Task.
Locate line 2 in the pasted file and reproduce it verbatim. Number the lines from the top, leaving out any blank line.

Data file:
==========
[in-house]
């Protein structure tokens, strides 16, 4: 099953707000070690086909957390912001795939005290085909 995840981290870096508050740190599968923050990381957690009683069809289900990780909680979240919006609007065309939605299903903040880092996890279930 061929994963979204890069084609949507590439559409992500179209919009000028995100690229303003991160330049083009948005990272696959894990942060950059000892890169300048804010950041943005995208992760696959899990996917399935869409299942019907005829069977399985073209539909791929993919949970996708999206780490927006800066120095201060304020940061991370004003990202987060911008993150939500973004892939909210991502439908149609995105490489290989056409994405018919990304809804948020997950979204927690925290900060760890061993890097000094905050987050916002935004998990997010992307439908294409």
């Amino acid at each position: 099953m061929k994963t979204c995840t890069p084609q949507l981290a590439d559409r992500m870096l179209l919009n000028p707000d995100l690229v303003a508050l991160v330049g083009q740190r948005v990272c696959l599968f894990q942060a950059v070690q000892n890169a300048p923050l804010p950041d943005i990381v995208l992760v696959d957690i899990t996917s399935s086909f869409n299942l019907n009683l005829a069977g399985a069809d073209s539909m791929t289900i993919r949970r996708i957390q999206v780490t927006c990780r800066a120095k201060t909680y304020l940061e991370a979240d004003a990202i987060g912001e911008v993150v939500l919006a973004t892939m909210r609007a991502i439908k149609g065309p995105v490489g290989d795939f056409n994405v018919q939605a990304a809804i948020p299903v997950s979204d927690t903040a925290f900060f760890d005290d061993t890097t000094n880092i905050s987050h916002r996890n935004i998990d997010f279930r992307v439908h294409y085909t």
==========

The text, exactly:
């Protein structure tokens, strides 16, 4: 099953707000070690086909957390912001795939005290085909 995840981290870096508050740190599968923050990381957690009683069809289900990780909680979240919006609007065309939605299903903040880092996890279930 061929994963979204890069084609949507590439559409992500179209919009000028995100690229303003991160330049083009948005990272696959894990942060950059000892890169300048804010950041943005995208992760696959899990996917399935869409299942019907005829069977399985073209539909791929993919949970996708999206780490927006800066120095201060304020940061991370004003990202987060911008993150939500973004892939909210991502439908149609995105490489290989056409994405018919990304809804948020997950979204927690925290900060760890061993890097000094905050987050916002935004998990997010992307439908294409």